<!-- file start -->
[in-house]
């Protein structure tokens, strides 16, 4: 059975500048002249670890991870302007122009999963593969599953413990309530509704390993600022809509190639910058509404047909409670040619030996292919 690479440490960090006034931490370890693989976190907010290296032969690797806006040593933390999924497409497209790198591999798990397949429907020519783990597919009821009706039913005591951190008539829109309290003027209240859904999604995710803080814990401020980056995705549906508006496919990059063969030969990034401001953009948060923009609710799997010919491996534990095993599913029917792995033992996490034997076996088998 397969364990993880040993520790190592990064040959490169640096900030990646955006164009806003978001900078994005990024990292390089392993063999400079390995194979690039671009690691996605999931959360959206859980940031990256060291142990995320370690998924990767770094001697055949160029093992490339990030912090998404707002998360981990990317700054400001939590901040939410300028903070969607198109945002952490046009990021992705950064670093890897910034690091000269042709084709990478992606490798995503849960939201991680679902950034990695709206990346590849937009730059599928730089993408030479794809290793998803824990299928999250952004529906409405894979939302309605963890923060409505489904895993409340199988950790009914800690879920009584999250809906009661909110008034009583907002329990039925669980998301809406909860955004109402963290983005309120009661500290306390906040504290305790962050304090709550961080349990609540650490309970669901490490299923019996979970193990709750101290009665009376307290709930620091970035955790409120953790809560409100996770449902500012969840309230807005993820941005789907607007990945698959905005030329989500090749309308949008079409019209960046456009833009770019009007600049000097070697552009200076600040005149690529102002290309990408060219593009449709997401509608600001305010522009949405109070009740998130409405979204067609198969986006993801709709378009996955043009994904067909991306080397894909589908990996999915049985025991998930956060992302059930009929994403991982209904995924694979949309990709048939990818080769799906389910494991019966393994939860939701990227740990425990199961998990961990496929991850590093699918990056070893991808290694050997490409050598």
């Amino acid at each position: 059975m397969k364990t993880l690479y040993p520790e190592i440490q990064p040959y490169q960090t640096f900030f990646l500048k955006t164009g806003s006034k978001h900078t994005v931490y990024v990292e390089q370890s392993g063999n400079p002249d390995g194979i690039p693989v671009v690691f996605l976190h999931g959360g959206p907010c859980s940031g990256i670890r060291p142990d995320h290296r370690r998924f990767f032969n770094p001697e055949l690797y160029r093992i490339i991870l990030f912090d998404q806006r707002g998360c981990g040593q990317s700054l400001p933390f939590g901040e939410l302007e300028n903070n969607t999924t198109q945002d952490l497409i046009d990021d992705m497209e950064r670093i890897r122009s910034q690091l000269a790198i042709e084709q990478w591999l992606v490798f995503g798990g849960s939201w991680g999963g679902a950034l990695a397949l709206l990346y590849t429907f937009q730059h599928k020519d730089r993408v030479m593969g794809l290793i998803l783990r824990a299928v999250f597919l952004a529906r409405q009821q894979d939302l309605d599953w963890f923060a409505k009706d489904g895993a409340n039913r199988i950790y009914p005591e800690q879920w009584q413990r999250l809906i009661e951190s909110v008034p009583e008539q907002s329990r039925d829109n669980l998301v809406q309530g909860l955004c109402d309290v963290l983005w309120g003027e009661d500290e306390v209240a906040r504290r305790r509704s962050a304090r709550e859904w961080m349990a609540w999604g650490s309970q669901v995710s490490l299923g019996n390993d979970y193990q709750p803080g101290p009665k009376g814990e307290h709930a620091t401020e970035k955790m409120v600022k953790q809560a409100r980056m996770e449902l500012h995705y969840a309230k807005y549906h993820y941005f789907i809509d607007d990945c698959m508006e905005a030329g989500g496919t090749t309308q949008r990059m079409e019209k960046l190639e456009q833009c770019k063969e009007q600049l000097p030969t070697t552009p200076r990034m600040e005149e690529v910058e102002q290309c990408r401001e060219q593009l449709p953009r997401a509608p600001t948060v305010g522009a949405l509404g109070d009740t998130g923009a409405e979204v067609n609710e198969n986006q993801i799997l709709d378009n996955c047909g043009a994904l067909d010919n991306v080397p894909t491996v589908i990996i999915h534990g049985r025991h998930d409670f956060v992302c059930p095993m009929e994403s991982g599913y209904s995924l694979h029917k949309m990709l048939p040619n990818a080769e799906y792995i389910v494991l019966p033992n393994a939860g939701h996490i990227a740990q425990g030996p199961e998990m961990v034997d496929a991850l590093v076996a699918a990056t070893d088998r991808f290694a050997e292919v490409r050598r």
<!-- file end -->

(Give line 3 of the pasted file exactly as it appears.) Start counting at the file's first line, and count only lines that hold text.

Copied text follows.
């Amino acid at each position: 059975m397969k364990t993880l690479y040993p520790e190592i440490q990064p040959y490169q960090t640096f900030f990646l500048k955006t164009g806003s006034k978001h900078t994005v931490y990024v990292e390089q370890s392993g063999n400079p002249d390995g194979i690039p693989v671009v690691f996605l976190h999931g959360g959206p907010c859980s940031g990256i670890r060291p142990d995320h290296r370690r998924f990767f032969n770094p001697e055949l690797y160029r093992i490339i991870l990030f912090d998404q806006r707002g998360c981990g040593q990317s700054l400001p933390f939590g901040e939410l302007e300028n903070n969607t999924t198109q945002d952490l497409i046009d990021d992705m497209e950064r670093i890897r122009s910034q690091l000269a790198i042709e084709q990478w591999l992606v490798f995503g798990g849960s939201w991680g999963g679902a950034l990695a397949l709206l990346y590849t429907f937009q730059h599928k020519d730089r993408v030479m593969g794809l290793i998803l783990r824990a299928v999250f597919l952004a529906r409405q009821q894979d939302l309605d599953w963890f923060a409505k009706d489904g895993a409340n039913r199988i950790y009914p005591e800690q879920w009584q413990r999250l809906i009661e951190s909110v008034p009583e008539q907002s329990r039925d829109n669980l998301v809406q309530g909860l955004c109402d309290v963290l983005w309120g003027e009661d500290e306390v209240a906040r504290r305790r509704s962050a304090r709550e859904w961080m349990a609540w999604g650490s309970q669901v995710s490490l299923g019996n390993d979970y193990q709750p803080g101290p009665k009376g814990e307290h709930a620091t401020e970035k955790m409120v600022k953790q809560a409100r980056m996770e449902l500012h995705y969840a309230k807005y549906h993820y941005f789907i809509d607007d990945c698959m508006e905005a030329g989500g496919t090749t309308q949008r990059m079409e019209k960046l190639e456009q833009c770019k063969e009007q600049l000097p030969t070697t552009p200076r990034m600040e005149e690529v910058e102002q290309c990408r401001e060219q593009l449709p953009r997401a509608p600001t948060v305010g522009a949405l509404g109070d009740t998130g923009a409405e979204v067609n609710e198969n986006q993801i799997l709709d378009n996955c047909g043009a994904l067909d010919n991306v080397p894909t491996v589908i990996i999915h534990g049985r025991h998930d409670f956060v992302c059930p095993m009929e994403s991982g599913y209904s995924l694979h029917k949309m990709l048939p040619n990818a080769e799906y792995i389910v494991l019966p033992n393994a939860g939701h996490i990227a740990q425990g030996p199961e998990m961990v034997d496929a991850l590093v076996a699918a990056t070893d088998r991808f290694a050997e292919v490409r050598r």